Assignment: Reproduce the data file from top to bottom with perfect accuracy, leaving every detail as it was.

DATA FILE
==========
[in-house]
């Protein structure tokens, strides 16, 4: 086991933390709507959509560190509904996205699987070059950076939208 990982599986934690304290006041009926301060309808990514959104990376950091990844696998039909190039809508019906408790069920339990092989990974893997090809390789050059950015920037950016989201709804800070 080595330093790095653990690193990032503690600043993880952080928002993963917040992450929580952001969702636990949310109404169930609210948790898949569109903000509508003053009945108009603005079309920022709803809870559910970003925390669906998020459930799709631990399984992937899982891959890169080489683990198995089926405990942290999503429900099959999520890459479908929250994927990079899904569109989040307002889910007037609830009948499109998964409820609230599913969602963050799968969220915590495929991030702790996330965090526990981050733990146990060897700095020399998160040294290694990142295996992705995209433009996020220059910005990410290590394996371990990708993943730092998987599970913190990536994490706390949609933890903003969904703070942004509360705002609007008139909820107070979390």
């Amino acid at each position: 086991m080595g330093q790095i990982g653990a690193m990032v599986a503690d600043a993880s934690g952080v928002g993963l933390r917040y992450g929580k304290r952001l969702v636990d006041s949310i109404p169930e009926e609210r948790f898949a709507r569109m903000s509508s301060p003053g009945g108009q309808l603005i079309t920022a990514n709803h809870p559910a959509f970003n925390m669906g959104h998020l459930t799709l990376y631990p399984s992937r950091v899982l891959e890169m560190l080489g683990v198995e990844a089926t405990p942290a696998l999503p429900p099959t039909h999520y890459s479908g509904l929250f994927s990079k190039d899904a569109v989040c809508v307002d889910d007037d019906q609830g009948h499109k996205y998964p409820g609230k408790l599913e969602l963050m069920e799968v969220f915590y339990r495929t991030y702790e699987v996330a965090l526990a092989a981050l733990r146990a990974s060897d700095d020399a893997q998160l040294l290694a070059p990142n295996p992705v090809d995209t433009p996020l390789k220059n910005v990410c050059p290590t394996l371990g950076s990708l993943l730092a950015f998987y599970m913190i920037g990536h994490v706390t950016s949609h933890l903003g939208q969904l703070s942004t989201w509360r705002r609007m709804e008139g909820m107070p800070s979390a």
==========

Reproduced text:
[in-house]
């Protein structure tokens, strides 16, 4: 086991933390709507959509560190509904996205699987070059950076939208 990982599986934690304290006041009926301060309808990514959104990376950091990844696998039909190039809508019906408790069920339990092989990974893997090809390789050059950015920037950016989201709804800070 080595330093790095653990690193990032503690600043993880952080928002993963917040992450929580952001969702636990949310109404169930609210948790898949569109903000509508003053009945108009603005079309920022709803809870559910970003925390669906998020459930799709631990399984992937899982891959890169080489683990198995089926405990942290999503429900099959999520890459479908929250994927990079899904569109989040307002889910007037609830009948499109998964409820609230599913969602963050799968969220915590495929991030702790996330965090526990981050733990146990060897700095020399998160040294290694990142295996992705995209433009996020220059910005990410290590394996371990990708993943730092998987599970913190990536994490706390949609933890903003969904703070942004509360705002609007008139909820107070979390």
């Amino acid at each position: 086991m080595g330093q790095i990982g653990a690193m990032v599986a503690d600043a993880s934690g952080v928002g993963l933390r917040y992450g929580k304290r952001l969702v636990d006041s949310i109404p169930e009926e609210r948790f898949a709507r569109m903000s509508s301060p003053g009945g108009q309808l603005i079309t920022a990514n709803h809870p559910a959509f970003n925390m669906g959104h998020l459930t799709l990376y631990p399984s992937r950091v899982l891959e890169m560190l080489g683990v198995e990844a089926t405990p942290a696998l999503p429900p099959t039909h999520y890459s479908g509904l929250f994927s990079k190039d899904a569109v989040c809508v307002d889910d007037d019906q609830g009948h499109k996205y998964p409820g609230k408790l599913e969602l963050m069920e799968v969220f915590y339990r495929t991030y702790e699987v996330a965090l526990a092989a981050l733990r146990a990974s060897d700095d020399a893997q998160l040294l290694a070059p990142n295996p992705v090809d995209t433009p996020l390789k220059n910005v990410c050059p290590t394996l371990g950076s990708l993943l730092a950015f998987y599970m913190i920037g990536h994490v706390t950016s949609h933890l903003g939208q969904l703070s942004t989201w509360r705002r609007m709804e008139g909820m107070p800070s979390a």